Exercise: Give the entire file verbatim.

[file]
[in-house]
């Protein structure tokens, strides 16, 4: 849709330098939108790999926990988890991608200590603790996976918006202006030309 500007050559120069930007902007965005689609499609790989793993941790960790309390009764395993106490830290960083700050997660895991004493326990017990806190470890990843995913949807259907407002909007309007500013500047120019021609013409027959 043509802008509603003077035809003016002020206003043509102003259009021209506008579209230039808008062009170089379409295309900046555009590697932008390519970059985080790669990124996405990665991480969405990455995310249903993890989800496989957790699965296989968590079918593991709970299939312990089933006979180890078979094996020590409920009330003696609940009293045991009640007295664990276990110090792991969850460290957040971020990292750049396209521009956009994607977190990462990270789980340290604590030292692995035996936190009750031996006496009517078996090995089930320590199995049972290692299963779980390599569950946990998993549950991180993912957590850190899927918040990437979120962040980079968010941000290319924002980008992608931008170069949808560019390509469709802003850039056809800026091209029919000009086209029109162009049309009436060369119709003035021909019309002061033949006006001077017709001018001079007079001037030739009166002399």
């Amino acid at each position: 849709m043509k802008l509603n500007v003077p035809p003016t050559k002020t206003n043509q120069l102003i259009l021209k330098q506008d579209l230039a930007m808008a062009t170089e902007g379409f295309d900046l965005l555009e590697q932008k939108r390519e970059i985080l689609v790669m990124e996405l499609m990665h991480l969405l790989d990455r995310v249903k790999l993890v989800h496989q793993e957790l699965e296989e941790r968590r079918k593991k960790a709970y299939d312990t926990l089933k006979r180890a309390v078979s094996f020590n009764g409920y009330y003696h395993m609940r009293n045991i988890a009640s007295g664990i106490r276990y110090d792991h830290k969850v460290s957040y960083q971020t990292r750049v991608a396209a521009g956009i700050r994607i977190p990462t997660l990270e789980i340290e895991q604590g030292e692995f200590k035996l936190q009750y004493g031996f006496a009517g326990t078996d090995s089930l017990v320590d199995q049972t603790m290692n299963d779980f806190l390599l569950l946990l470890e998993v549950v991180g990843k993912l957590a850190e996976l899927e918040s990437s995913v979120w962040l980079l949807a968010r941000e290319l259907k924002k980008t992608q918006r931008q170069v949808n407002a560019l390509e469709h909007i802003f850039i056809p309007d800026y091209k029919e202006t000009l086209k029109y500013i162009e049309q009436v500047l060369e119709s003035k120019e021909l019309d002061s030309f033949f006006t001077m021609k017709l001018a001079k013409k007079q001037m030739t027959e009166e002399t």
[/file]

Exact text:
[in-house]
């Protein structure tokens, strides 16, 4: 849709330098939108790999926990988890991608200590603790996976918006202006030309 500007050559120069930007902007965005689609499609790989793993941790960790309390009764395993106490830290960083700050997660895991004493326990017990806190470890990843995913949807259907407002909007309007500013500047120019021609013409027959 043509802008509603003077035809003016002020206003043509102003259009021209506008579209230039808008062009170089379409295309900046555009590697932008390519970059985080790669990124996405990665991480969405990455995310249903993890989800496989957790699965296989968590079918593991709970299939312990089933006979180890078979094996020590409920009330003696609940009293045991009640007295664990276990110090792991969850460290957040971020990292750049396209521009956009994607977190990462990270789980340290604590030292692995035996936190009750031996006496009517078996090995089930320590199995049972290692299963779980390599569950946990998993549950991180993912957590850190899927918040990437979120962040980079968010941000290319924002980008992608931008170069949808560019390509469709802003850039056809800026091209029919000009086209029109162009049309009436060369119709003035021909019309002061033949006006001077017709001018001079007079001037030739009166002399």
């Amino acid at each position: 849709m043509k802008l509603n500007v003077p035809p003016t050559k002020t206003n043509q120069l102003i259009l021209k330098q506008d579209l230039a930007m808008a062009t170089e902007g379409f295309d900046l965005l555009e590697q932008k939108r390519e970059i985080l689609v790669m990124e996405l499609m990665h991480l969405l790989d990455r995310v249903k790999l993890v989800h496989q793993e957790l699965e296989e941790r968590r079918k593991k960790a709970y299939d312990t926990l089933k006979r180890a309390v078979s094996f020590n009764g409920y009330y003696h395993m609940r009293n045991i988890a009640s007295g664990i106490r276990y110090d792991h830290k969850v460290s957040y960083q971020t990292r750049v991608a396209a521009g956009i700050r994607i977190p990462t997660l990270e789980i340290e895991q604590g030292e692995f200590k035996l936190q009750y004493g031996f006496a009517g326990t078996d090995s089930l017990v320590d199995q049972t603790m290692n299963d779980f806190l390599l569950l946990l470890e998993v549950v991180g990843k993912l957590a850190e996976l899927e918040s990437s995913v979120w962040l980079l949807a968010r941000e290319l259907k924002k980008t992608q918006r931008q170069v949808n407002a560019l390509e469709h909007i802003f850039i056809p309007d800026y091209k029919e202006t000009l086209k029109y500013i162009e049309q009436v500047l060369e119709s003035k120019e021909l019309d002061s030309f033949f006006t001077m021609k017709l001018a001079k013409k007079q001037m030739t027959e009166e002399t």